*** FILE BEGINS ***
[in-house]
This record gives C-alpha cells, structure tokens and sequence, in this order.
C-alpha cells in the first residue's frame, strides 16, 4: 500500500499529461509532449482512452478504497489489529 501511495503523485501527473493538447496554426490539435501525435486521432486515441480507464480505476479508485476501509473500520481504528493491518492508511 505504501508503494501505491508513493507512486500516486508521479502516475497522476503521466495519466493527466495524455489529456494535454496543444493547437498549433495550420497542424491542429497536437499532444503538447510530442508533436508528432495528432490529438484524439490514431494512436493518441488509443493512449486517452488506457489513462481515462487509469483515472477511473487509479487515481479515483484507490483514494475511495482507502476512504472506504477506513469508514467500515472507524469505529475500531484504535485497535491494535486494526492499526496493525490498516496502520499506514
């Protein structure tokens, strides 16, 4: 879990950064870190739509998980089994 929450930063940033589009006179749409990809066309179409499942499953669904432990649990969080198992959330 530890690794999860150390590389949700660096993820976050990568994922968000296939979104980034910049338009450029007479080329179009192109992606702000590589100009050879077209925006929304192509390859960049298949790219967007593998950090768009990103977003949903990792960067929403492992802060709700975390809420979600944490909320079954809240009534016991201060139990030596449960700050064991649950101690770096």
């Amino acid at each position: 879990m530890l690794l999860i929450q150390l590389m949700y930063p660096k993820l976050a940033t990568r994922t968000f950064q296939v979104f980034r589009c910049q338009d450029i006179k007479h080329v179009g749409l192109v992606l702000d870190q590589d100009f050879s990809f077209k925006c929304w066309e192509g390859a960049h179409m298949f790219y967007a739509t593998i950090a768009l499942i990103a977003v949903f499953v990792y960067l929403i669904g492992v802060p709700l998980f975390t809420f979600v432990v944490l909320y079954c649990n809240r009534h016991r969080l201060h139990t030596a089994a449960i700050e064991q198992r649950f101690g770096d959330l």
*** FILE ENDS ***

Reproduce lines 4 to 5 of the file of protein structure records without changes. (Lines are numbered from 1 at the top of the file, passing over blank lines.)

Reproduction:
């Protein structure tokens, strides 16, 4: 879990950064870190739509998980089994 929450930063940033589009006179749409990809066309179409499942499953669904432990649990969080198992959330 530890690794999860150390590389949700660096993820976050990568994922968000296939979104980034910049338009450029007479080329179009192109992606702000590589100009050879077209925006929304192509390859960049298949790219967007593998950090768009990103977003949903990792960067929403492992802060709700975390809420979600944490909320079954809240009534016991201060139990030596449960700050064991649950101690770096």
């Amino acid at each position: 879990m530890l690794l999860i929450q150390l590389m949700y930063p660096k993820l976050a940033t990568r994922t968000f950064q296939v979104f980034r589009c910049q338009d450029i006179k007479h080329v179009g749409l192109v992606l702000d870190q590589d100009f050879s990809f077209k925006c929304w066309e192509g390859a960049h179409m298949f790219y967007a739509t593998i950090a768009l499942i990103a977003v949903f499953v990792y960067l929403i669904g492992v802060p709700l998980f975390t809420f979600v432990v944490l909320y079954c649990n809240r009534h016991r969080l201060h139990t030596a089994a449960i700050e064991q198992r649950f101690g770096d959330l």